Okinawans and Guamanians/Chamorros were the only small ethnic groups to have median family incomes higher than that of the total population. In the 2018 report, the total population had a median family income of $80,778. Okinawans earned $108,525 and Guamanians/Chamorros $86,607.
The hierarchy of the richest and poorest ethnic groups in Hawai‘i hasn’t changed much since the 1970s, Okamura says. That ranking puts Japanese, Chinese and Whites at the top, with Filipinos and Native Hawaiians nearer the bottom. Okamura is the author of the 2008 book “Ethnicity and Inequality in Hawai‘i” and uses median family income, educational attainment and occupational status to gauge a group’s socioeconomic status.
He says the only major recent change was a gradual one that became evident in 1990, when Japanese Americans joined Chinese Americans and Whites as the socioeconomically dominant groups in the Islands. Prior to that, Japanese Americans had slowly been rising in socioeconomic status, and World War II gave Japanese veterans access to college. By the 1980s, local Japanese had comparable incomes to Whites and Chinese Americans but did not yet have comparable levels of higher education.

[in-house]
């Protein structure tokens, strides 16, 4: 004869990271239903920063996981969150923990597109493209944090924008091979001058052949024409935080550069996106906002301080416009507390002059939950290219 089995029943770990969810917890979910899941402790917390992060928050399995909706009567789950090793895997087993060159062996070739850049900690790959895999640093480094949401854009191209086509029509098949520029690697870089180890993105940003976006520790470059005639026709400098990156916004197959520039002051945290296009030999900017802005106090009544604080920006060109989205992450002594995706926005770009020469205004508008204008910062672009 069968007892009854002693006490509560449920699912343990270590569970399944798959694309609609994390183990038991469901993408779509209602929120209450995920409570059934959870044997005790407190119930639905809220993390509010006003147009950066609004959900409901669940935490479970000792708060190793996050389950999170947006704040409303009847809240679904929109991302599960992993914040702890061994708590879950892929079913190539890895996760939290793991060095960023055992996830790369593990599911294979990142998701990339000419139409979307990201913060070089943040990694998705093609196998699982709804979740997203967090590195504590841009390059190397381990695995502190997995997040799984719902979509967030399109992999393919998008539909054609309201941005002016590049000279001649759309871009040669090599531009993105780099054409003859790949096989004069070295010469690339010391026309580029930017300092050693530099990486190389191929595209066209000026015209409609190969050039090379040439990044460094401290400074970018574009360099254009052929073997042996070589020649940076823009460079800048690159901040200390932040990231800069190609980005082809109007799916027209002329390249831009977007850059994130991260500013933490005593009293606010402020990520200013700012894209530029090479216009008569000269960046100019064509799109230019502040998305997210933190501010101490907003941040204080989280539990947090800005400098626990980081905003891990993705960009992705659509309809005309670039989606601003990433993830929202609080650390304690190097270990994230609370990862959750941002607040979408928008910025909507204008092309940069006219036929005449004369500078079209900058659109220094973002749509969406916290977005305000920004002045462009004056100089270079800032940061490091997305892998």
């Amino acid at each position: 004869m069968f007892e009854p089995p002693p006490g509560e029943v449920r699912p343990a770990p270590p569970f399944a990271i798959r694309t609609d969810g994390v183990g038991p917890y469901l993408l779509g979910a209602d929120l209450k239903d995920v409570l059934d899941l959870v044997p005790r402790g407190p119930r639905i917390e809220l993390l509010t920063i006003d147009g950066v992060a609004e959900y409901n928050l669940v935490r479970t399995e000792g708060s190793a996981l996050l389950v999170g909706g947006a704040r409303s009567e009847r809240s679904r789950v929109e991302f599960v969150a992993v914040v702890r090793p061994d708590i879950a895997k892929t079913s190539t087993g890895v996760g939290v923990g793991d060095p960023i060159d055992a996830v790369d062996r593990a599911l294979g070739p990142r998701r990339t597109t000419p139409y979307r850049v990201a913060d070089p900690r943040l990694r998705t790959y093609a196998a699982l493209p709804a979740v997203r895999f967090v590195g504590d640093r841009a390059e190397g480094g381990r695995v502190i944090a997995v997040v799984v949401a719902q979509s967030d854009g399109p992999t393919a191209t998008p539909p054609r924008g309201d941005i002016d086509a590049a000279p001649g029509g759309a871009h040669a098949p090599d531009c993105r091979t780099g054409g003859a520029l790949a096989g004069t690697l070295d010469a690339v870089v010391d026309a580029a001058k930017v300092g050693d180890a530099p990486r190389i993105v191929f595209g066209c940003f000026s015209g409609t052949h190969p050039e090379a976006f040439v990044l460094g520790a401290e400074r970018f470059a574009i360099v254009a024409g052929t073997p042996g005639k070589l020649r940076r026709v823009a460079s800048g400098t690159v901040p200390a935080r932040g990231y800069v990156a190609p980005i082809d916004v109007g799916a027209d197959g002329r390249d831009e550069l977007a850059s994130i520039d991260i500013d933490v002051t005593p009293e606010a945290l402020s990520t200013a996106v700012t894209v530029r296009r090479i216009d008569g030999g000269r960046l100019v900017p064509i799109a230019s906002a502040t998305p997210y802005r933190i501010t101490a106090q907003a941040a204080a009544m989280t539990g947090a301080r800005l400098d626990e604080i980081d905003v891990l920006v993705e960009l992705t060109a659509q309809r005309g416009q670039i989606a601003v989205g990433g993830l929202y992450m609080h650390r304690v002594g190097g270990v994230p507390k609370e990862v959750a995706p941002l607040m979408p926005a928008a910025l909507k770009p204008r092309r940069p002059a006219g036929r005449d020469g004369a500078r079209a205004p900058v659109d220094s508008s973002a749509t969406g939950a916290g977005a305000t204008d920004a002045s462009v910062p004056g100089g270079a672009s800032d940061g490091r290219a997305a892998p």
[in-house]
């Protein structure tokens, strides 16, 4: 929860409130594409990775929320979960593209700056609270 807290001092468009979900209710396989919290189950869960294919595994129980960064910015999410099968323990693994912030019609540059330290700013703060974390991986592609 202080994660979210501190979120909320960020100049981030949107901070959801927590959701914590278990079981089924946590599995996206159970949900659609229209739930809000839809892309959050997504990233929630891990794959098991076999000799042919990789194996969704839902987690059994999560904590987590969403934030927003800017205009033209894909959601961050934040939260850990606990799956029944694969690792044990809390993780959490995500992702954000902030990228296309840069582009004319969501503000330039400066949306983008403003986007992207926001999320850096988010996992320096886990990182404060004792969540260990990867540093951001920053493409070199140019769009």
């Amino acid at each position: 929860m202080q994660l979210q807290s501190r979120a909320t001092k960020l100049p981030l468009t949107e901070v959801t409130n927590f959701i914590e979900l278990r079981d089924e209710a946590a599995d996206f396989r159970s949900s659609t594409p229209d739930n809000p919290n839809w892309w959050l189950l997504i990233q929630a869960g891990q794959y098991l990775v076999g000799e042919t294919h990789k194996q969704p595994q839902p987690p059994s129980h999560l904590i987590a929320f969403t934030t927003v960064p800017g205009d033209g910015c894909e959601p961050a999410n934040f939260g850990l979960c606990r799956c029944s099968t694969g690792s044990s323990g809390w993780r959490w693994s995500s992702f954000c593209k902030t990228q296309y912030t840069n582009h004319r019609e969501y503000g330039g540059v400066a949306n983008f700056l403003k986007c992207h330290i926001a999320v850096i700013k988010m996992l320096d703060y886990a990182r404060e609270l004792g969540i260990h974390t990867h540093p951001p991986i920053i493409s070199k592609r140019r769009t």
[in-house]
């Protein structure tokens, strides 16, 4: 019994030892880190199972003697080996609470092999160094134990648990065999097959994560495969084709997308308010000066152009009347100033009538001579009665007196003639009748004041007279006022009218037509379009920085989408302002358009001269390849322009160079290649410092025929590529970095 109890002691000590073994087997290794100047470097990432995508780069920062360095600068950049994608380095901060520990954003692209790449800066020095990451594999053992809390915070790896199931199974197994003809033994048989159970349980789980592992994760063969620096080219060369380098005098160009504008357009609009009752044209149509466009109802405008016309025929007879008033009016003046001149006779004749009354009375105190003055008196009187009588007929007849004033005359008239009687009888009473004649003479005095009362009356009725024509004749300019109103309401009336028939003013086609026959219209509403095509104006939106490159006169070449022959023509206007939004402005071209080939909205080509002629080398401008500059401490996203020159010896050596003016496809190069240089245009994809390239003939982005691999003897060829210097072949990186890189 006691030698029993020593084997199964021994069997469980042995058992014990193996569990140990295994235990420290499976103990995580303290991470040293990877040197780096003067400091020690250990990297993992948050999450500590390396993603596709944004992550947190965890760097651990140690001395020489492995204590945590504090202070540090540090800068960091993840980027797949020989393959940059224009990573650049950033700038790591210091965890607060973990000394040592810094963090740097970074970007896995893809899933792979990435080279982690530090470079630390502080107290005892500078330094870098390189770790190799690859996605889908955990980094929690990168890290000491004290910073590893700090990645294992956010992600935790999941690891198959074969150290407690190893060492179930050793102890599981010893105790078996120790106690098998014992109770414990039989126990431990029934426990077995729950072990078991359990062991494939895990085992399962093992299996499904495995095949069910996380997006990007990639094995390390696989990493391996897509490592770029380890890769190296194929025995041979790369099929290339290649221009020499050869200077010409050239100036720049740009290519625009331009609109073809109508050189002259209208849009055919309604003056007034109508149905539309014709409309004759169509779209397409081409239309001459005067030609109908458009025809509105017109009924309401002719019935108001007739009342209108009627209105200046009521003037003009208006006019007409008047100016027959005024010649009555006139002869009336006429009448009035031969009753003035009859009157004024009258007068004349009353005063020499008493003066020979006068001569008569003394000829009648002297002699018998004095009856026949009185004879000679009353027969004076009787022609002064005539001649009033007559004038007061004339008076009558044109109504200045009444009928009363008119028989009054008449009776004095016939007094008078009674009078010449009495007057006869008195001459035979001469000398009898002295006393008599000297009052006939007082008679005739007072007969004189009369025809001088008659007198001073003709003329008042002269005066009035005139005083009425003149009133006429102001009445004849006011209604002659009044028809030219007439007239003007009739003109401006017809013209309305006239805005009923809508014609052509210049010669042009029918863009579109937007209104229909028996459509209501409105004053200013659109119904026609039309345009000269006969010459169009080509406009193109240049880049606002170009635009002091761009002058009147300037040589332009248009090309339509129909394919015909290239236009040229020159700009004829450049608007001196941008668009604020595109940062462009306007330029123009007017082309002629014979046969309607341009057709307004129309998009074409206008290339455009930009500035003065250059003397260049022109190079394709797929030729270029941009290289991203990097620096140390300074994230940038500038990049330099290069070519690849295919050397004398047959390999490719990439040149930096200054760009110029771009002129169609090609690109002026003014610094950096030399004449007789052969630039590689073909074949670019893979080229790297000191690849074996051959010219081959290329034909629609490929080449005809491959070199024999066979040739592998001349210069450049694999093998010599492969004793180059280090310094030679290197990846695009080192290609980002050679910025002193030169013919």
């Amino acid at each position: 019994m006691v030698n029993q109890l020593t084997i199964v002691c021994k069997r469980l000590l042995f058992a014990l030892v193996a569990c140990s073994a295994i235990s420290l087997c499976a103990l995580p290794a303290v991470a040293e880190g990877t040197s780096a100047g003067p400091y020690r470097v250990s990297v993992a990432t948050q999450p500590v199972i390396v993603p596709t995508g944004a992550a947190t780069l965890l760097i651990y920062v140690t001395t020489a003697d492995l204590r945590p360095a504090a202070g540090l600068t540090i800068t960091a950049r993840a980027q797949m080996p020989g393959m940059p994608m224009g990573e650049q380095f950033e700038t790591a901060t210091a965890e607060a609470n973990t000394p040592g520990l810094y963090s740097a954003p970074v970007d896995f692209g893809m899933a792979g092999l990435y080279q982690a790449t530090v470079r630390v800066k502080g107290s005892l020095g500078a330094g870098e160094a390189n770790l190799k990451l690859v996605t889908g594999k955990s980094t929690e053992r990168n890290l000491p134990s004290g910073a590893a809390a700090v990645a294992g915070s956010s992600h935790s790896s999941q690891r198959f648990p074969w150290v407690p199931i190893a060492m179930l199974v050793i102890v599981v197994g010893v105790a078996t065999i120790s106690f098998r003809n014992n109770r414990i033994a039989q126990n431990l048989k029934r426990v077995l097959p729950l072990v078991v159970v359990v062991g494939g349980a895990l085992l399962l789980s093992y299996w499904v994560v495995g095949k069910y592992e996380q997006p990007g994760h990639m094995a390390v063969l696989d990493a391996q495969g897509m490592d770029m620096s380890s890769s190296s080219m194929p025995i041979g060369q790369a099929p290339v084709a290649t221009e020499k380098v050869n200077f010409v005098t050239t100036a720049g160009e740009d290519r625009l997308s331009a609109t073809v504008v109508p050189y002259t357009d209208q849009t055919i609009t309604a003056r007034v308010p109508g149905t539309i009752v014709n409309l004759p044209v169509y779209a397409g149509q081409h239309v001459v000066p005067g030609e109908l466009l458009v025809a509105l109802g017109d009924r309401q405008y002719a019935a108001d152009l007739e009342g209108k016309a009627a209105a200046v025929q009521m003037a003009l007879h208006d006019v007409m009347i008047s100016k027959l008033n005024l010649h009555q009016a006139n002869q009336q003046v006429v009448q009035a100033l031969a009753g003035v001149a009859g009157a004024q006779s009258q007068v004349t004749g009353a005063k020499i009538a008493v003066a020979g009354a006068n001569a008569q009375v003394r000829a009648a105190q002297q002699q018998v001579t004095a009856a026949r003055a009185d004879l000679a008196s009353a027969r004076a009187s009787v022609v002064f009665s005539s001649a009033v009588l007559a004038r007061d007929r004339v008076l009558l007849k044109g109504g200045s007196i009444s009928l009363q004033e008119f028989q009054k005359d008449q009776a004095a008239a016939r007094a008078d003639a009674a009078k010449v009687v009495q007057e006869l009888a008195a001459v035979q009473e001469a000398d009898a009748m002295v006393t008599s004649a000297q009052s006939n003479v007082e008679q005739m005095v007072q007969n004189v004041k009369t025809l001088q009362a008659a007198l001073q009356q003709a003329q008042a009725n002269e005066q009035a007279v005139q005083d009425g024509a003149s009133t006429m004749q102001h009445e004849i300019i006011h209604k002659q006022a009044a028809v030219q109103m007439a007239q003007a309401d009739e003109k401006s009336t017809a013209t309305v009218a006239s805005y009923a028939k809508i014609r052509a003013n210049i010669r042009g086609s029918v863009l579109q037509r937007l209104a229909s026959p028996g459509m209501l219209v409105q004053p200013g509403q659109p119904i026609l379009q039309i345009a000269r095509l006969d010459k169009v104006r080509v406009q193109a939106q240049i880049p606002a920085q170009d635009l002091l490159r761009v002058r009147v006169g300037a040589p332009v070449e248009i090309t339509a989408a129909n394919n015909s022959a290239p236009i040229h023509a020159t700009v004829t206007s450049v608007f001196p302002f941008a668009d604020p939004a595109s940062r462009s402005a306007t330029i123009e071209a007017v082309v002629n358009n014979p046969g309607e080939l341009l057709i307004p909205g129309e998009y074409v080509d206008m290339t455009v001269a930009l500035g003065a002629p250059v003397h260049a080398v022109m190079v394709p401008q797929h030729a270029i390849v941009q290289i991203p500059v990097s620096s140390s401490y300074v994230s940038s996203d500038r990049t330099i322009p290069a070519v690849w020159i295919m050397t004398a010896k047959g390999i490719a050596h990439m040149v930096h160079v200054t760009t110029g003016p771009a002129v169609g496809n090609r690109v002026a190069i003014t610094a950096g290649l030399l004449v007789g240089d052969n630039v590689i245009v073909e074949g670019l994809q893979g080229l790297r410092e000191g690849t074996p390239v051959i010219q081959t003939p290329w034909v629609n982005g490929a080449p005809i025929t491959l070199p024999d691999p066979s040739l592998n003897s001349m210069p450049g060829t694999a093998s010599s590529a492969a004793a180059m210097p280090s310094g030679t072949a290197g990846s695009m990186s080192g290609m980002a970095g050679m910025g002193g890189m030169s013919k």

“What we haven’t seen since 1970 is any other indication of socioeconomic mobility among the subordinate groups like Filipinos, Samoans, Hawaiians,” he says, “like groups moving up in the same way that historically Chinese first and then Japanese moved up socioeconomically once they left the plantations and entered the middle class, got professional, other white-collar employment, sent their children to college, obtained much higher incomes.”
That lack of socioeconomic mobility is an issue, Okamura says, because it shows that ethnic inequality persists in the Islands.
“Ethnicity as a structural principle unfairly restricts access and opportunities for the subordinate minorities – including Native Hawaiians, Samoans, Filipino Americans, and other immigrant minorities – and thereby maintains them in their subjugated position in low-paying service and other blue-collar jobs that preclude their socioeconomic mobility,” he wrote in his 2008 book.